Thursday, June 16, 2011


This is the FOURTH in the series of posts called "PARENTS LIVING UNDER DIFFICULTIES".

"Our family falls into the probably rather small category of Westerners parenting in slums. We are living outside of our home culture in a rapidly developing country with a high rate of poverty. We find ourselves living in a two-room 'house' with our three small children, aged 7, 4 and 2, intent on an experiment of identification with our poor neighbours. This probably sounds like lunacy to some, or a recipe for disaster; yet we made the choice to come and do this with our children because we want to live out our beliefs, and engage with a part of society too easily relegated to the side-lines.
Poverty is everyone's issue. For those of us who live in wealthier nations with social welfare benefits for all, it is easy not to engage. We too easily forget that the poor in other nations are our poor - the people making our clothes, shoes and electronic goods. We believe that there is a need to be advocates for justice and peace in the midst of this situation; hence we came to live and learn amongst poor friends.
Parenting in a situation like this is far from easy, though I would wager that parenting small (and big) children is a challenge at any time and in any place. For us, we find the challenges and difficulties of parenting are multiplied here, as we lack many 'essentials' that parents in our home country have access to. Shaped as we are by our home culture, there are aspects of child-rearing here that we dislike and choose to avoid; yes, this makes it harder for us in some ways, but it is also healthy to stick to your ideals sometimes. For example, we choose not to have a television (great baby-sitter that it is) because we want our children to grow up learning to play creatively and make their own fun.
Our three boys are highly energetic lads, and move from one activity to the next with gusto, accompanied by plenty of noise and chaos. With three like these, the ideal location to live would be a farm somewhere - with endless opportunities for exploration and play. Instead, our neighbourhood is a barren, dusty wasteland; and play is limited by security concerns and a lack of facilities.

Everything here is dusty and grey; you can forget grass to roll about on or trees to climb. There are no public parks or libraries, swimming pools or beaches. It is hard to offer children good opportunities for normal healthy development. And when everyone feels a bit house-bound and in need of a change of scenery, there is no-where else to go. We often need to creatively separate the three children so they can have some time and space to themselves - even building a little fort outside so that they can have their own 'place'.
We've had to let go of some parenting methods that worked back home, and look for solutions to the parenting struggles that result from our new situation (these include a lack of privacy, negative influences from outside, limited space, few opportunities for development etc.). Children here usually go to bed at 10pm or later which is stressful for parents. Strategies like time-out don't work well when there are no quiet places for children to retreat to. Other strategies continue to work well, for example, motivating and rewarding children by giving them small privileges, e.g. who gets to check the hen-house for eggs or extra reading time at night. Without that wonderful helper SPACE, one needs to use a lot of psychology and encouragement to keep the children happy and compliant.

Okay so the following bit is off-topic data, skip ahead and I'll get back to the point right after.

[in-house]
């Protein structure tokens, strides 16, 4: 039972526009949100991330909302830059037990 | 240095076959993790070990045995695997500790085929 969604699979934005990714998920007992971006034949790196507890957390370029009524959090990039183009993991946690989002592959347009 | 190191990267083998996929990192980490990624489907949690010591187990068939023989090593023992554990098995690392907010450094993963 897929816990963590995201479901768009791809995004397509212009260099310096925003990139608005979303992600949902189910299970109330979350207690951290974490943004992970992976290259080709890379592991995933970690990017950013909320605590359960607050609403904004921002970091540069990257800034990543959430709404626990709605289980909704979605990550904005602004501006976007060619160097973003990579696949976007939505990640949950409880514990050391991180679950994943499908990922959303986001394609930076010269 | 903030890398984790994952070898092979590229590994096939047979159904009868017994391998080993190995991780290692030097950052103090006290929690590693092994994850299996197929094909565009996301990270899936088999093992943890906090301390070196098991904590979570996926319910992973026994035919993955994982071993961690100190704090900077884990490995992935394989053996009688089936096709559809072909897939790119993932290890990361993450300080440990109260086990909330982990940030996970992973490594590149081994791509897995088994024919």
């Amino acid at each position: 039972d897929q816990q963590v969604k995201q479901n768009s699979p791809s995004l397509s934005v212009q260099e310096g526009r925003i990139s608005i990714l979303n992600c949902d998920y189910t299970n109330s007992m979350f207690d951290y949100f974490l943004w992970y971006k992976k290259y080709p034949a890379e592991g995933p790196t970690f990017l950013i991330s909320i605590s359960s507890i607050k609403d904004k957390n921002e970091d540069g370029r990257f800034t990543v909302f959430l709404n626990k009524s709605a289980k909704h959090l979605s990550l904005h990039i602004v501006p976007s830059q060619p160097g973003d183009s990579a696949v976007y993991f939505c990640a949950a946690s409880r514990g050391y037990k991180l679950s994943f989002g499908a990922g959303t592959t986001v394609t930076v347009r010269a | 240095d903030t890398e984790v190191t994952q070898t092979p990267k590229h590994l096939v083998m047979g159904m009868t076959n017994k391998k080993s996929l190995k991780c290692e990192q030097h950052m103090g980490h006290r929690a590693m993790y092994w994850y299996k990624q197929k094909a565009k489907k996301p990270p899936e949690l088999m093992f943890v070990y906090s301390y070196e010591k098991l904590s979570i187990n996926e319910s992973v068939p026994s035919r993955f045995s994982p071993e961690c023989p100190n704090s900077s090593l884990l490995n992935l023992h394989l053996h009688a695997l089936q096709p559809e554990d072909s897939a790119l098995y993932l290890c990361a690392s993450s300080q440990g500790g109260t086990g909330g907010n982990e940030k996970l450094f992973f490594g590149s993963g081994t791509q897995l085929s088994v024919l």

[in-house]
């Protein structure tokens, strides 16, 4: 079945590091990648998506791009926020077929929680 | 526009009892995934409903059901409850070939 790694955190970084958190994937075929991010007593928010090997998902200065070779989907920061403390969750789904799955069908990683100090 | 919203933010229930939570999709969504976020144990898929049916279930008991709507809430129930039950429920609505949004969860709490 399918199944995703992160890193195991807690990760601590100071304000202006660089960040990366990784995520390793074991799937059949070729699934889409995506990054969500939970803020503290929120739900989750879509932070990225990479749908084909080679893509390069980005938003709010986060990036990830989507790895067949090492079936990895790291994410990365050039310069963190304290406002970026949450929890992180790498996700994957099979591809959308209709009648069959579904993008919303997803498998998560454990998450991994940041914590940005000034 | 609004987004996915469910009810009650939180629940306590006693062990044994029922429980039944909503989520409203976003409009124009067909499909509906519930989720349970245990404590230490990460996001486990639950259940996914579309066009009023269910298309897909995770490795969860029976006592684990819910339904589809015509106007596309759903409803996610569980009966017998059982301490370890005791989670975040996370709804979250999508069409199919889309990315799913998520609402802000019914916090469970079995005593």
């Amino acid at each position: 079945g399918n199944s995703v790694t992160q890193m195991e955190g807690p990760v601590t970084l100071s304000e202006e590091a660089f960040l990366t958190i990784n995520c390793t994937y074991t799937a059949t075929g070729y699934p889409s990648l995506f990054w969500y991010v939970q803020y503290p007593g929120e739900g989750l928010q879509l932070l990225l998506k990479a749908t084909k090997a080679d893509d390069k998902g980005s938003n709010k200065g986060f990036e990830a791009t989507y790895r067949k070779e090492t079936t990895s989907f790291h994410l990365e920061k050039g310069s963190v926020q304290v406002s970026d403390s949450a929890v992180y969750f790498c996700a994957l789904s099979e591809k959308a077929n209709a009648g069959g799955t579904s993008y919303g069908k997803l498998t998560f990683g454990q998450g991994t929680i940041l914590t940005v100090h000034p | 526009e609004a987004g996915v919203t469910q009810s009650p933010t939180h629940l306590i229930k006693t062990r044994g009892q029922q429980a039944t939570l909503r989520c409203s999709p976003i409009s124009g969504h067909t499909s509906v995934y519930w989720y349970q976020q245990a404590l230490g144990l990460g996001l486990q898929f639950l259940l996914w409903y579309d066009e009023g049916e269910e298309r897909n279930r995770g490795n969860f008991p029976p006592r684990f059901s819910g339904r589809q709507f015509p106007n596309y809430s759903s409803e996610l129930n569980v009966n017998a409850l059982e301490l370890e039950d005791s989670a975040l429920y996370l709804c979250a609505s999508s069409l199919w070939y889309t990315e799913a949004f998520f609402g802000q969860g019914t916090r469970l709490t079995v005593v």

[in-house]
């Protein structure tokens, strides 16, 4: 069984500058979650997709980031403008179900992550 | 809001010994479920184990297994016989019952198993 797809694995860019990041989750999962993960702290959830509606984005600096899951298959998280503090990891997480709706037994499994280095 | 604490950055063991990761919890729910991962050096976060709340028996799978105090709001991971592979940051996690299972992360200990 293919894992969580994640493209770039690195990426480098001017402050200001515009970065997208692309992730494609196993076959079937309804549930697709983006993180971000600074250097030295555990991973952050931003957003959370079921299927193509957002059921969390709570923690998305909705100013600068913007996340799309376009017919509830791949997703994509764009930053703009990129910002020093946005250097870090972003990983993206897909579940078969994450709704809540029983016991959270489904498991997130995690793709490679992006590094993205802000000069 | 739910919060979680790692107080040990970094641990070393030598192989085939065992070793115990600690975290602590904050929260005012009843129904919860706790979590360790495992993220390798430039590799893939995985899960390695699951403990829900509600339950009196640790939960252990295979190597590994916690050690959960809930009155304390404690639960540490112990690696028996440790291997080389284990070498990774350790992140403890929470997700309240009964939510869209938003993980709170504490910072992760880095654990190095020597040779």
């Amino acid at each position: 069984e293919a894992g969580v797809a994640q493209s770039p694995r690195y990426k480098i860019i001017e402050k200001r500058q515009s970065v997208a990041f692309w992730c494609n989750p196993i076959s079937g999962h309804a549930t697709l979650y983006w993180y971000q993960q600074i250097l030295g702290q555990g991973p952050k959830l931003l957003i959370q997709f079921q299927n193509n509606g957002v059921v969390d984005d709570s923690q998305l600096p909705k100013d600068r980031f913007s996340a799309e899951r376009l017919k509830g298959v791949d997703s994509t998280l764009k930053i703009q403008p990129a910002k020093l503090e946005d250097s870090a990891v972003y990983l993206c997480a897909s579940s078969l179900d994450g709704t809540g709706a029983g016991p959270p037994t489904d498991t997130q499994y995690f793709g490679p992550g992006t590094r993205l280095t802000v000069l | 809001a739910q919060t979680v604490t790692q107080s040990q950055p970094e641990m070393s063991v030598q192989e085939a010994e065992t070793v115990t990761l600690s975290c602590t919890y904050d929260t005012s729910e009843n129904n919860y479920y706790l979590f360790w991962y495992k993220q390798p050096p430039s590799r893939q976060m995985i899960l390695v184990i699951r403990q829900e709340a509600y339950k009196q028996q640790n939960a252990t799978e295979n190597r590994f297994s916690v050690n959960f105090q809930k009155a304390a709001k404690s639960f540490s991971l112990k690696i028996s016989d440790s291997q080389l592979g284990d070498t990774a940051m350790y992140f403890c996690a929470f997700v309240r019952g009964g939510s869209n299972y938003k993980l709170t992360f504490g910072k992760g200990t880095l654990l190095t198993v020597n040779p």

Most parents want the best for their children - a good education, a healthy and happy upbringing, a united family etc. The parents in our poor community are exactly the same. They too have many hopes and dreams for their little ones. For many, these dreams will die to the reality of poverty; others will fight hard and hopefully achieve their vision of a better life for the generations to come. However, one healthy aspect of parenting here is the lack of competition which is so prevalent among parents in the West. One often encounters mothers and fathers who live vicariously off their children's achievements, or find their worth and pride in the successes of their sons and daughters. Back home, expectations are high and there is often a lot of pressure put on children to succeed and 'do their parents proud'. Life here is a lot more relaxed and easy-going. There are not endless practices and extra-curricular activities to attend - children spend more time being children and not running on the treadmill of success. I like this.

I hope that, in the future when we look back on our time here, we can celebrate the opportunities we had to spend time together as a family, the slowness of life and the many hours of simple play. That we look back with fondness to the many friends we made here and the way we were invited into people's lives despite our differences. And hopefully, we all will have been changed .... hopefully our children will grow with greater maturity and grace, aware of the gross differences that exist in the world, and empowered through their experiences here to be advocates for justice and peace."

THISWEEKWITHTHEKIDS ~ you have probably been made aware of all your SPACE, freedoms and choices along with your possessions that, like mine, have been taken for granted for the last while. This is somewhere to start this week with your kids - to find and see the privileges we live in. Next step would be to put this into the context for your kids that the majority of the world don't live in this way. The experience of the above Western children living in the slum, will give them some knowledge of its reality, but how about your kids and my kids? Is this an area you need to consider more in how you parent?

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